Our physiotherapists are clinical experts in the early diagnosis of acute sports injuries from ligament/muscle sprains, strains and tears to joint subluxations and dislocations.
Some of the sports injuries we regularly see are:
Sporting related neck injuries most commonly are associated with head trauma such as concussion or forcefull axial loading in a scrum/tackle. It is important to have clearance from your GP before return to sport. You can access concussion guidelines here.
Most common are anterior shoulder dislocations/subluxations. A dislocation is when the shoulder pops out and has to be relocated by a health professional. A dislocation episode normally requires an xray to rule out any fractures/bankart/hill sachs lesions. A sling must be worn for 1-2 weeks followed by 4 weeks of progressive rehabilitation. Recurrent dislocations require surgical stabilisation followed by 4-6 months of rehabilitation.
A subluxation is when the shoulder pops out or the player feels a popping sensation and relocates spontaneously. This will normally settle within a week and return to play can happen quickly with appropriate management.
Other common injuries include Overuse injuries including , throwers/swimmers shoulder (posterior impingement), subacromial (superior shoulder) impingement syndrome, AC joint sprains (grades 1-5), "stingers" and rotator cuff tears (read more).
Little league elbow, tennis elbow, golfers elbow, throwers elbow and traumatic fractures.
Wrist & Hand Injuries
Wrist ligament sprains and strains including CFCC tears and skiers thumb. Carpal tunnel syndrome.
Low Back & Pelvic Injuries
Common sports injuries include stress fractures, pars defects, disc bulges and sacroiliac joint dysfunction. Read more about common low back and pelvic conditions here.
Hip pain including femoracetabular impingement (FAI), dynamic hip instability/dysfunction and labral tears. Less common are femoral neck and pubic ramus stress fractures which can both result in significant time off from sport.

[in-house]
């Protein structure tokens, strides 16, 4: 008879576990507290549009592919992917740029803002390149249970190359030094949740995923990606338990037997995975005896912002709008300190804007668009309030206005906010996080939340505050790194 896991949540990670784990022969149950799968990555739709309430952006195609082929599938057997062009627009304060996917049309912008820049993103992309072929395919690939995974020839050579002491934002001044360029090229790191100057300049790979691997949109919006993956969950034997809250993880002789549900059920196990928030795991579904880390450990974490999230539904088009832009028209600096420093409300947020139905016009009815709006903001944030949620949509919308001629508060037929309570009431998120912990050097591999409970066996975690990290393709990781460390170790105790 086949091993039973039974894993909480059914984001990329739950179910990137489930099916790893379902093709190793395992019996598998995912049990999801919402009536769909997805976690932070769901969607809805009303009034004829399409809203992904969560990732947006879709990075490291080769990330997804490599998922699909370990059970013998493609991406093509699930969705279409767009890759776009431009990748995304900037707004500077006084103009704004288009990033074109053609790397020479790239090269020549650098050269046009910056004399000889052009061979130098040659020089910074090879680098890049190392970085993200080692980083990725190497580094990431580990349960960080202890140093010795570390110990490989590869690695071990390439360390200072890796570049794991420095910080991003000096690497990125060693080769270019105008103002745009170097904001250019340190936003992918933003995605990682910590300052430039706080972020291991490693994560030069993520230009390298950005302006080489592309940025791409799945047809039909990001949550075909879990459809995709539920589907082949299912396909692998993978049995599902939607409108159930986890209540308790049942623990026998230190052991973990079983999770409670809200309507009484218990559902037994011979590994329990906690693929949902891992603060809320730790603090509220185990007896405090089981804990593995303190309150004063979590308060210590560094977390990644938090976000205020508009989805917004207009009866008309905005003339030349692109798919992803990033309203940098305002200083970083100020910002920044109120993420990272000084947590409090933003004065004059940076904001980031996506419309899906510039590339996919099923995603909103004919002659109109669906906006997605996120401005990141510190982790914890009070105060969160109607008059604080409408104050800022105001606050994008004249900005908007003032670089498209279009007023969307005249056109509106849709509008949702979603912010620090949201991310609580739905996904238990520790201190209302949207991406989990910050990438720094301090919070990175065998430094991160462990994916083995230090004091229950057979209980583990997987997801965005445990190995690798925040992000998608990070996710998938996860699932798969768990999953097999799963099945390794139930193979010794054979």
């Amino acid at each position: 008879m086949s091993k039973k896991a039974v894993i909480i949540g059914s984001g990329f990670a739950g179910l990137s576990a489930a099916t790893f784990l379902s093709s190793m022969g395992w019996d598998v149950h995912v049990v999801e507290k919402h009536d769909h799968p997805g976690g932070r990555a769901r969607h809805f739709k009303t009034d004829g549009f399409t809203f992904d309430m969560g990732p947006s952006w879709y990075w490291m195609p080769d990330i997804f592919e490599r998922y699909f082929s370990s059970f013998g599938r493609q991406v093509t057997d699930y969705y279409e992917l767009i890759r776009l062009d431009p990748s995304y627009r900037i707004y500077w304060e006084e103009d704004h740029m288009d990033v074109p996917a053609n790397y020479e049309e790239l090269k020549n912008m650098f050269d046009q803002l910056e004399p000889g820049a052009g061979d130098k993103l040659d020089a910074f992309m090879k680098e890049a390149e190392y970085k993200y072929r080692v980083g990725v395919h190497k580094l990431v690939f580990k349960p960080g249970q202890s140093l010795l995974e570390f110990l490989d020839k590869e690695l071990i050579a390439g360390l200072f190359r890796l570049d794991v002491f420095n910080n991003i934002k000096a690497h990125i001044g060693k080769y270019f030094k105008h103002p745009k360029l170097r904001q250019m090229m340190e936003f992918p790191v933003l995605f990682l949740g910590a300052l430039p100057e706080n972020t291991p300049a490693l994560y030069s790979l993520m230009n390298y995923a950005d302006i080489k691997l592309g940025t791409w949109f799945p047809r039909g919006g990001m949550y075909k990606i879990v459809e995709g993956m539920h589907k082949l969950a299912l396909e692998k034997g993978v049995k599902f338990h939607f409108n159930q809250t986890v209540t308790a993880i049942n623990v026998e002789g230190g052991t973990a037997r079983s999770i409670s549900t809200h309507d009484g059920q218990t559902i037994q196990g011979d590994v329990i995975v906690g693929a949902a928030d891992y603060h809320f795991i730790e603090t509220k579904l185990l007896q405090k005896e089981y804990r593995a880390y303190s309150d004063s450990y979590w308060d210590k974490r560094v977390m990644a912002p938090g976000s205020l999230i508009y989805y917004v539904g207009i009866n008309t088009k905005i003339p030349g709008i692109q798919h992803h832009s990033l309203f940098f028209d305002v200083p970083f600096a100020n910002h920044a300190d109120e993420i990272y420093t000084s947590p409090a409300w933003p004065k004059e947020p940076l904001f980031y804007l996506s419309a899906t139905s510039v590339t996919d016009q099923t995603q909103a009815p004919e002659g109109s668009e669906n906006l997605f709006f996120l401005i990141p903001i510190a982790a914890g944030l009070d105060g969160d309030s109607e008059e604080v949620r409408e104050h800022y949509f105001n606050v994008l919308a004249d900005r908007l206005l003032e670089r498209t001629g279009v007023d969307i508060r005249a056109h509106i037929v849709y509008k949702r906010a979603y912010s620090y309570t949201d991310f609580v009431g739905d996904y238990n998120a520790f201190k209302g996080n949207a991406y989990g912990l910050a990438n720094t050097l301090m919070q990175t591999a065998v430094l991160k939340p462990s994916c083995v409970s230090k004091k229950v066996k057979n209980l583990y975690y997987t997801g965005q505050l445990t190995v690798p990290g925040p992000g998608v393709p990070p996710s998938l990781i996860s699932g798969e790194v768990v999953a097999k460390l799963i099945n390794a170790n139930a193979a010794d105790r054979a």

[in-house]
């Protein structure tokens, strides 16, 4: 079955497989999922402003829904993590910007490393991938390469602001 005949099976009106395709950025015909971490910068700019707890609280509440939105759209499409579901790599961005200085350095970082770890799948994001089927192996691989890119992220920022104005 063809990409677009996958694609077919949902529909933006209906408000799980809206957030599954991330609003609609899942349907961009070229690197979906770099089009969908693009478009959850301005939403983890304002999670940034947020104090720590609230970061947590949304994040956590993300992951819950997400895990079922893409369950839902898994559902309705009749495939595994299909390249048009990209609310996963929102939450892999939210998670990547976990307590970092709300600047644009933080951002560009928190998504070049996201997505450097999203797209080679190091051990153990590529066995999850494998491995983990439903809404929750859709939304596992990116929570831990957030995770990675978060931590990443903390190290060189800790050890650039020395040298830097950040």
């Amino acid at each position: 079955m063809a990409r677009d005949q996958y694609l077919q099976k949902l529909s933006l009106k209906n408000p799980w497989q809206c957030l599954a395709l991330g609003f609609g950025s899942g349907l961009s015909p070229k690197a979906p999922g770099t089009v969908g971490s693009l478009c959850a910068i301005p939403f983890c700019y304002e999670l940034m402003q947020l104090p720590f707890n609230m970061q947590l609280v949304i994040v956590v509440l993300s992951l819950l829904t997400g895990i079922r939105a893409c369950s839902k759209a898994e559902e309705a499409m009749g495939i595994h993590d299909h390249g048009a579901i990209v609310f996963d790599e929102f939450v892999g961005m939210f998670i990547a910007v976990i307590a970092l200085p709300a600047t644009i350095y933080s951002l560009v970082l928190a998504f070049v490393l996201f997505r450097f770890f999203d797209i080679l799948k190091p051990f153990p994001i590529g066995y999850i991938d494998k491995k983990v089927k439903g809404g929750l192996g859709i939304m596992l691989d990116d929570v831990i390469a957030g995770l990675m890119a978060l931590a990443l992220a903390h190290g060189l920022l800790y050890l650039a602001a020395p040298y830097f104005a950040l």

Groin pain including adductor tendinopathy, adductor tear/groin strain, sportsman's hernia and athletic pubalgia (groin pain originally termed osteitis pubis). Less common are pubic instability and pubic stress fractures.
Hamstring injuries are common in field sports involving kicking and acceleration. Hamstring tears were the most common injury in the 2016 AFL & 2016/17 English Premier League seasons, making up over 25% of all injuries. Hamstring injuries can include tears of the muscle, musculotendinous junction, tendon or tendon attachment and all carry different recovery times and protocols. Hamstring tendinopathy and sciatica are also common reasons for missed games and training.
Acute knee injuries include knee ligament and meniscus injuries including pre and post op rehab for ACL reconstructions and arthroscopies.
Chronic/insidious onset knee pain arising from overuse/biomechanical abnormalities including ITB friction syndrome (runners knee), patella tendon pain (jumpers knee) and patellofemoral pain (pain arising from the kneecap).
Calf and shin pain including calf tears, medial tibial stress syndrome (shin splints) and compartment syndrome.
Ankle & Foot Injuries
Foot and ankle sprains and strains, including pre and post op rehab for reconstructions.
LisFranc Injuries or Midfoot fractures and ligament sprains.
Stress fractures - navicular, 1st/2nd metatarsals
Snowboarders fracture (lateral process of talus fracture)
Adolescent apophysitis syndromes including Severs, Osgood-Schlatter disease, Sinding-Larson Johansson Syndrome and
Tendinopathy/tendon tears of the achilles, patella, hamstring and elbow extensor tendons.